So, before you come up with that one of a kind gem of a name to honor your grandmother and his grandmother or your favorite restaurant, think again. According to the same NY Times report, three people in Panama sought to change their names: Esthewoldo, Kairovan and Max Donald. No word if they sued their parents! But Beyonce and Jay Z probably have nothing to worry about. There are worse things than sharing a name with an event planning business. Blue Ivy sounds almost dull by comparison.

TOP TIPS FOR CHOOSING YOUR CHILD’S NAME

Give a name she/he will want to proudly live up to. Aspire to the qualities that you want in your child or else live with the consequences. Hope, Faith, Joy bring up different feelings than say Ice, Storm, Kermit, Temptress, or Lexus.

If you must fulfill a whimsical wish, give a middle name that the child can use at her/ his discretion as an adult. Luz Maria and Carlos also gave their baby a middle name: “When he grows up and wants to feel sexy, he can call himself Gael,” the new mom laughed, referring to the middle name the couple gave him that also happens to be the name of one of her favorite celebrities, Mexican hottie actor, Gael Garcia Bernal.

Choose a name filed with meaning. A name should have a story. Is it a beloved relative, the city where you fell in love, a family legacy or a favorite film or literary character? Many times the name will have more profound meaning for the child if it has a beautiful story attached.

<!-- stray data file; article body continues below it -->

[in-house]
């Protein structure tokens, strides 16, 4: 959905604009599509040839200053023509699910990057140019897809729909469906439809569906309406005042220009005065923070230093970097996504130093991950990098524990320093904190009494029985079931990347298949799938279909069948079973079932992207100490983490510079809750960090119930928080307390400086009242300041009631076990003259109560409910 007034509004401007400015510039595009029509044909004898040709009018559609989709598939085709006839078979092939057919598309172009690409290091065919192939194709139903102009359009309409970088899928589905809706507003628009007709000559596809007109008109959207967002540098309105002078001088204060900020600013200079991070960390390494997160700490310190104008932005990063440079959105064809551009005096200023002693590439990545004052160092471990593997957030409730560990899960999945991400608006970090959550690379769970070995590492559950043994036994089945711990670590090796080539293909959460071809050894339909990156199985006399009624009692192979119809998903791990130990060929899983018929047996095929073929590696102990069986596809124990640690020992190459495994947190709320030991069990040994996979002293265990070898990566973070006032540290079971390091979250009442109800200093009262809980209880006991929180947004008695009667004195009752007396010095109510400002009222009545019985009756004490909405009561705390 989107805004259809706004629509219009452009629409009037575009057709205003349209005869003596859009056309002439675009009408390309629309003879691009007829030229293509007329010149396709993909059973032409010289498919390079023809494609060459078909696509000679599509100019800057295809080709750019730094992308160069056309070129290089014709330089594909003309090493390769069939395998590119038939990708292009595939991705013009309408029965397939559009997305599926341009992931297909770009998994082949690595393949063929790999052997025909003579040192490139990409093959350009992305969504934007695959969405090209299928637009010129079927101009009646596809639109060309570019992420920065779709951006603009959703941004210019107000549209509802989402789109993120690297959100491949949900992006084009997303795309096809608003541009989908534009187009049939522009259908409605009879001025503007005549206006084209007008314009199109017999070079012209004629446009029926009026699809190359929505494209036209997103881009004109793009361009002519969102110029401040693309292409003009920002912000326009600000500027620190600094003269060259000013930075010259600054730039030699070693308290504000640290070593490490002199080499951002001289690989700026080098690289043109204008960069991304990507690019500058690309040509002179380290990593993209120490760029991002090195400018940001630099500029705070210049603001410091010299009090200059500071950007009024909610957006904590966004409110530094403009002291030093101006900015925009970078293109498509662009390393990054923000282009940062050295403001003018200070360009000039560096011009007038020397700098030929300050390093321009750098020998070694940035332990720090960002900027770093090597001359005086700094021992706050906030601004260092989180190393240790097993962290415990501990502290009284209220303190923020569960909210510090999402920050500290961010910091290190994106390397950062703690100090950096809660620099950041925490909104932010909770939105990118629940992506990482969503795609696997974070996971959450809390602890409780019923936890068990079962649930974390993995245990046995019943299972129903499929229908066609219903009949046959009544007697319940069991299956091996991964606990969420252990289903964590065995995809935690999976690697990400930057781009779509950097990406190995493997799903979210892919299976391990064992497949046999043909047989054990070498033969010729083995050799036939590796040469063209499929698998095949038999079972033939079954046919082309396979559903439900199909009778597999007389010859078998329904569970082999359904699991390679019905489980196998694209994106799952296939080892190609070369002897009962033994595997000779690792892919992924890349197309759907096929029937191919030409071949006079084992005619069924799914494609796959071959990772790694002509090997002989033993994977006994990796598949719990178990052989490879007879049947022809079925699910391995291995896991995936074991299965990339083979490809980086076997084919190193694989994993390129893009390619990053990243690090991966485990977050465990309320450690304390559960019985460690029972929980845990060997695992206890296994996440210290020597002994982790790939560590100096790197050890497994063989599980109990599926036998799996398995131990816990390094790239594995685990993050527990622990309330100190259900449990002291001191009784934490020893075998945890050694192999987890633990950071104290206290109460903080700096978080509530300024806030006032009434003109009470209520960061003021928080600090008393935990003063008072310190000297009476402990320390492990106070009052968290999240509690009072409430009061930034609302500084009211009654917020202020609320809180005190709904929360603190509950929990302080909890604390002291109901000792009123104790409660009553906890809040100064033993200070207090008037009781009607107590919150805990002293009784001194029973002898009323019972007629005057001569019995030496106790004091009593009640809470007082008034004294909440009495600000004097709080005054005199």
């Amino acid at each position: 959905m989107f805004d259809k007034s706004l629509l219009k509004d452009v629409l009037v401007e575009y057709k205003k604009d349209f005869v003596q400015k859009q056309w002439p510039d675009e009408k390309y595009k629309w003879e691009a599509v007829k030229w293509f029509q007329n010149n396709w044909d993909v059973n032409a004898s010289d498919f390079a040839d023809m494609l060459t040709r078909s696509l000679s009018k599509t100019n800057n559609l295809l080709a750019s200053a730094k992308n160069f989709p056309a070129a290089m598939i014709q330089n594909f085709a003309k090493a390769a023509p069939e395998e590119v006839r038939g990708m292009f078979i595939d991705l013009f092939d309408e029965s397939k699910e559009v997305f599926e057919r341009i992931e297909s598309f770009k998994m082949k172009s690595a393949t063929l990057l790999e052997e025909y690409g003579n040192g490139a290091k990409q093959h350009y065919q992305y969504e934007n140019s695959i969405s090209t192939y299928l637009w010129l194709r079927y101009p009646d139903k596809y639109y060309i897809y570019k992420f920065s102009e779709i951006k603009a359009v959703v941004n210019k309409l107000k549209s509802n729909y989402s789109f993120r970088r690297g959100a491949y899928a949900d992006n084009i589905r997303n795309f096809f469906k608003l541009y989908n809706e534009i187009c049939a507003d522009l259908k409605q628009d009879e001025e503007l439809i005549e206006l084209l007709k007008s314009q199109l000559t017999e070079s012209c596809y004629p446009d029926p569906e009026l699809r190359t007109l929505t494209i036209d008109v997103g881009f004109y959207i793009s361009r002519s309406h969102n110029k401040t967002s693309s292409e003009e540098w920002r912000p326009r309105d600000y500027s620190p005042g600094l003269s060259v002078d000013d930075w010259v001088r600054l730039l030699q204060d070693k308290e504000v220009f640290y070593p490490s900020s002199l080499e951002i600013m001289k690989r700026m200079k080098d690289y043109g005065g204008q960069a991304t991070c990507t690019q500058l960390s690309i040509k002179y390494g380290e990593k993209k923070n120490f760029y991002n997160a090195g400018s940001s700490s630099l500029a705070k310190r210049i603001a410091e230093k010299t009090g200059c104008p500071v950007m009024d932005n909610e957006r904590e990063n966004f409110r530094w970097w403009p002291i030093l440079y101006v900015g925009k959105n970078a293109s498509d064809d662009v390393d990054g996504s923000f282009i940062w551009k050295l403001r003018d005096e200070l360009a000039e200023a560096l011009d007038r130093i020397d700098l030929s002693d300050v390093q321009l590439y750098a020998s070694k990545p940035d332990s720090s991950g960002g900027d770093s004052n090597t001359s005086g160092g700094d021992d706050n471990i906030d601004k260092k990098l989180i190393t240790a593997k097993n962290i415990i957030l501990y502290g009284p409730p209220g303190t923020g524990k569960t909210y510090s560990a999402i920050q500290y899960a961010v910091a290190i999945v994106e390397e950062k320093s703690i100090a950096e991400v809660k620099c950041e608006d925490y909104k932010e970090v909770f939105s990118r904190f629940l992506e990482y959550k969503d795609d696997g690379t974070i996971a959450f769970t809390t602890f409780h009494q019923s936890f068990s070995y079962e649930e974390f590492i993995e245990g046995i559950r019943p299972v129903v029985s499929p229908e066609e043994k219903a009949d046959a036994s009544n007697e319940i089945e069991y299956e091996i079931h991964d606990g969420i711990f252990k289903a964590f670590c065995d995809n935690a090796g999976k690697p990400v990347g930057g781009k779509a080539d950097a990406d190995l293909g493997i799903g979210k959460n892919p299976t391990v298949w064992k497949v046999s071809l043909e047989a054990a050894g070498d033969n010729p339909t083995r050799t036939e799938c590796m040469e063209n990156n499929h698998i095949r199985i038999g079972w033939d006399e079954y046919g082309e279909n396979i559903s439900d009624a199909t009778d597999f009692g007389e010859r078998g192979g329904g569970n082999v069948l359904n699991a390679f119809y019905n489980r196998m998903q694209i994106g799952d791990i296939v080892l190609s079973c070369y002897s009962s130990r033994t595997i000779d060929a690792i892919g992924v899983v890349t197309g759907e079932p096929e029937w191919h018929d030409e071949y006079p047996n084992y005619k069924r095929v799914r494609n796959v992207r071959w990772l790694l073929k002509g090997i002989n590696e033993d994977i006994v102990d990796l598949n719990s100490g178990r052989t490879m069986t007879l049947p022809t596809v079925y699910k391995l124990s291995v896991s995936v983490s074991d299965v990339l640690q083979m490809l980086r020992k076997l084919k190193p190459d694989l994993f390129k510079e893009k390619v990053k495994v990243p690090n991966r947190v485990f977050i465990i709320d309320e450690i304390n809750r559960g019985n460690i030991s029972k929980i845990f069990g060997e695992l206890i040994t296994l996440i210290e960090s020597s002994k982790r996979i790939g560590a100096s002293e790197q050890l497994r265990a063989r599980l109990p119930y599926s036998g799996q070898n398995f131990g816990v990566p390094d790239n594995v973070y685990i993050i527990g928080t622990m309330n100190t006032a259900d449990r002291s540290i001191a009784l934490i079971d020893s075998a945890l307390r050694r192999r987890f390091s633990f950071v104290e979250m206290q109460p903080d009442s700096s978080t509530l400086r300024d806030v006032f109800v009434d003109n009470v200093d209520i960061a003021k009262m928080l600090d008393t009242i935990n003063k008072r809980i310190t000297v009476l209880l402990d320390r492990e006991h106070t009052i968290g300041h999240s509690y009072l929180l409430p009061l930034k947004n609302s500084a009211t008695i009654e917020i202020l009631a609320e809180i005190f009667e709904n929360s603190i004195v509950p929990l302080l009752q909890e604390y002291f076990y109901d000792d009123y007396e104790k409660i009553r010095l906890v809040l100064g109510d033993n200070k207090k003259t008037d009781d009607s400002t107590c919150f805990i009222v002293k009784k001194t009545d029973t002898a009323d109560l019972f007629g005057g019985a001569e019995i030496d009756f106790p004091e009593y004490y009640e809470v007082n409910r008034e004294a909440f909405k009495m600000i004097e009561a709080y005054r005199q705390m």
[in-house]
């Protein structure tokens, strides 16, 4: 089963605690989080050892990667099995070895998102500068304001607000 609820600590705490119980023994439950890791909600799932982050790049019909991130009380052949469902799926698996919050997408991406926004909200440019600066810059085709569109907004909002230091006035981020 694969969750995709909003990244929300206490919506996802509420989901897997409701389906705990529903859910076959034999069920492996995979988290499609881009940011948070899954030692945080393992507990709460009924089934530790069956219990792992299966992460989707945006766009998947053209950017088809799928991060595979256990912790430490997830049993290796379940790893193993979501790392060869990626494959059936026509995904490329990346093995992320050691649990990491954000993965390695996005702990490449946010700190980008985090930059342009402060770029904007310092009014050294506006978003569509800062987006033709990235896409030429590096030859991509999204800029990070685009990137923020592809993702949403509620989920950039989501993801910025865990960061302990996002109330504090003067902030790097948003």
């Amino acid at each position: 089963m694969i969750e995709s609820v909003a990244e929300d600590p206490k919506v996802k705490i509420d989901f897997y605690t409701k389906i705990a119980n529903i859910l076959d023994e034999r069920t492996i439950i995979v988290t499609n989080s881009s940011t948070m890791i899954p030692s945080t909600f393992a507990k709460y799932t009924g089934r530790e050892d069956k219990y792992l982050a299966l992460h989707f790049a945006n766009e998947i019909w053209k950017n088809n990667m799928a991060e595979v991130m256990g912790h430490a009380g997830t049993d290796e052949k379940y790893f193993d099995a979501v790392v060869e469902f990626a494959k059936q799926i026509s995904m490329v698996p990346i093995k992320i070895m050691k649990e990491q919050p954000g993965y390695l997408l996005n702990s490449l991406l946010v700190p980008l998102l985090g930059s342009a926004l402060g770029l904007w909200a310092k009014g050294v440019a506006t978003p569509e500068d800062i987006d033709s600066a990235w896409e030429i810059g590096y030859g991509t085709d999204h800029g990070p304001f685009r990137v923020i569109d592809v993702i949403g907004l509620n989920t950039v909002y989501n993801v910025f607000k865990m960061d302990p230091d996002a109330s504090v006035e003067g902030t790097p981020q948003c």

Other tips as shared by recent parents:

  • Stay away from brand names—they go in and out of style.
  • Check for misspelled names.
  • Rethink the celebrity name. They come and go. Think about how popular the Kardashian’s will be in two years.
  • Made up names will definitely be unique, but think hard, is it unique for unique’s sake?
  • Stay away from rhyming names that will make it easy for other kids to pick on your child.
  • Think of your last name. Does it match? Does it fall off the tongue well.
  • Say the name out aloud, a lot. In Spanish. In English. Sometimes a name looks good on paper and sounds plain weird—in any lanugage.
  • Spell it out. Is it long or complicated to spell? Think of your child mastering his/her name in pre-K.

Top 10 List of Hispanic baby names from Babycenter.com

BOYS
Santiago
Sebastian
Matias
Mateo
Nicolas
Alejandro
Diego
Samuel
Benjamin
Daniel
Joaquin

GIRLS
Sofia
Isabella
Camila
Valentina
Valeria
Mariana
Luciana
Daniela
Gabriela
Victoria

Sandra Guzman is an EMMY award winning journalist and the author of the critically acclaimed, The New Latinas Bible: The Modern Latina’s Guide to Love, Family, Spirituality and La Vida. (Seal Press 2011)